When you walk out the door wearing natural cologne, it’s likely you’ll feel better. There’s a sense of awareness, walking the steps to work, the lengthy miles in the hustle and bustle of unwarranted traffic. But with a touch of that cologne, the grass seems greener, the trees seem fuller, and maybe that girl you’ve had your eye on is looking right back at you.

It’s no wonder cologne has been around for just over three centuries. While perfume traces back to the earliest civilizations, Eau de Cologne originated in Cologne Germany in 1709 (mixed expertly by the Italian-born Johann Maria Farina).

Eau De Cologne, the first natural cologne

Eau De Cologne, the first natural cologne.

As revolutionary as the product was, it was simply a mix of citrus oils, other natural oils and ethanol alcohol. Modern cologne is lighter in concentration like that of an “eau de toilette” or “eau de parfum”, there’s something to be said about harkening back to the age of natural cologne.

But what exactly IS the benefit of a natural cologne? In actuality, there are multiple benefits. These days, a lot of colognes contain chemicals that are toxic. Tricyclodecenyl allyl ether, for instance, is found in certain colognes and perfumes and happens to have insect repellant properties. Articles from the Scientific American highlight the use of petrochemicals, a chemical product derived from synthetic chemicals such as petroleum or natural gas. What is even more disconcerting is the fact that chemicals that are known to cause harm are not always listed on brand name fragrances. For those who suffer from allergies, this is a major blip on their radar; imagine having a skin reaction or respiratory distress and not knowing what caused it.

historic distillation process for natural cologne

Another danger in a non-natural cologne is the impact on the environment. Synthetic musks, for instance, are used in fragrances, colognes, and even to mask the odor of laundry detergents. Unfortunately, as inexpensive as it is to manufacture synthetic musks, the chemical product have been found in both human fat and milk as well as water and sediment.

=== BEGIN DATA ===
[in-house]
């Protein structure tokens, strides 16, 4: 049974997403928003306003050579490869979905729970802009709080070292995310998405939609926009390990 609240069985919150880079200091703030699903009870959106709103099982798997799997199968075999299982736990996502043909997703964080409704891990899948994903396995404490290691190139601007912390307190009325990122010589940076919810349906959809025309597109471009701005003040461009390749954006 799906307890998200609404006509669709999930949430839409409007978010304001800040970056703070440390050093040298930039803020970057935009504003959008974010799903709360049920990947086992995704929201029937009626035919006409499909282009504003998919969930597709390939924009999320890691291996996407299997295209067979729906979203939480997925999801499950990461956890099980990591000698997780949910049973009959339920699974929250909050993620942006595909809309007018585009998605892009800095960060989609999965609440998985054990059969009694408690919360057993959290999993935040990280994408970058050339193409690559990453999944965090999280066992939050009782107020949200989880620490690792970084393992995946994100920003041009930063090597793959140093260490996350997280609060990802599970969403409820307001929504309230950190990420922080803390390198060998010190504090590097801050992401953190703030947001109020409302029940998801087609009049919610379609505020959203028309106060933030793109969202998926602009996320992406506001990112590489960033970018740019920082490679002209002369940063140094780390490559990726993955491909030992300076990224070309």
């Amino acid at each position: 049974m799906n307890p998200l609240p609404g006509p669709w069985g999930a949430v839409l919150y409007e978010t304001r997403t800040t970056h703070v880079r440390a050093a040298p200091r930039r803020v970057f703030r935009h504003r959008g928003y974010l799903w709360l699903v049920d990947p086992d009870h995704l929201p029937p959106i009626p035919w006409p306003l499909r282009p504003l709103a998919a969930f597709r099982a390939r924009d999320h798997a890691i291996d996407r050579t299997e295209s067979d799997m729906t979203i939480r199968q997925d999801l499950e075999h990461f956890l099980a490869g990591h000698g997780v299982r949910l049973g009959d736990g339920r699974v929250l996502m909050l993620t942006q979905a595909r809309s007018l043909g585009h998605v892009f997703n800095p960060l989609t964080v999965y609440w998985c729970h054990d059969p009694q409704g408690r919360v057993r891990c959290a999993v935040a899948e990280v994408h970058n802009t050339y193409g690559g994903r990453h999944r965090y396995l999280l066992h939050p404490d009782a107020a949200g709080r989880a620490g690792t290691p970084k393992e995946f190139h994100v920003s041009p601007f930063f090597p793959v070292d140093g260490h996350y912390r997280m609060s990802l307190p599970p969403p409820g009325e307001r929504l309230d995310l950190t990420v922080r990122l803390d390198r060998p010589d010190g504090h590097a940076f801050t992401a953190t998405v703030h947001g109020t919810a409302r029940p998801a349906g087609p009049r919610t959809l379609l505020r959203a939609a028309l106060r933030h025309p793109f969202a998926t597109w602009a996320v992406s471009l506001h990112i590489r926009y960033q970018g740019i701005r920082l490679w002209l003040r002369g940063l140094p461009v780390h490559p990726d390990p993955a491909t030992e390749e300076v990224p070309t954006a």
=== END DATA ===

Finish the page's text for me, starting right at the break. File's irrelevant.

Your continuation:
Inversely, natural colognes eliminate many of the environmental and health problems associated with synthetic chemicals. Many companies like Dr. Squatch use not only natural, but organically sourced products which is a great benefit to the environment. And the ingredients of our cologne sound familiar. In Driftwood and Hemlock, for instance, we use Almond Oil and Jojoba Oil. As natural as these items are, they create a great base that allows us to add other natural ingredients including essential oils of sandalwood or cedarwood, basil or sweet orange.

natural cologne citrus plant

Citrus x limon Blüten und Schädlinge, CC 3.0

If the idea of going a la natural isn’t enough, natural cologne offers more than just a green conscious. Cologne is that little extra something in the morning that kicks you in your heels. You’re confident and happier because pleasant smells reduce stress. If you know you don’t stink, then why worry? If you smell great and you’re confident, people will take notice. A good scent and a strong handshake will give others notice. Women will take a sniff and eye you across the room. And by the end of the day when you’re exhausted and on the way home, you know that no one will pinch their nose and crab step aside. Instead, you’ll be able to smile and nod before looking up at the trees, knowing you’ve done a good thing today.

Get your hands on some Dr. Squatch natural cologne here.

 

Duedahl-Olesen L, Cederberg T, Pedersen KH, Højgård A (October 2005). “Synthetic musk fragrances in trout from Danish fish farms and human milk”. Chemosphere 61 (3): 422–31. doi:10.1016/j.chemosphere.2005.02.004. PMID 16182860.

Leave a Reply

Your email address will not be published. Required fields are marked *

About Sami Berley

Samantha Berley is an author and freelance writer born and raised in sunny California. Her work has been published in various online and print publications including Gossip Curls, Naturally Curly, Social Media Week Los Angeles, GeekPeeks, TasteTablet, Halftime Magazine and Everydog Magazine. Samantha is currently working on the second half of her novel, Code Periwinkle Blue (part one found on Amazon). To find out more, visit Samantha’s Facebook page, "Writing That Is Written by the Redundant Samantha Berley" or follow her on Twitter @SamanthaBerley.

Category

Natural Living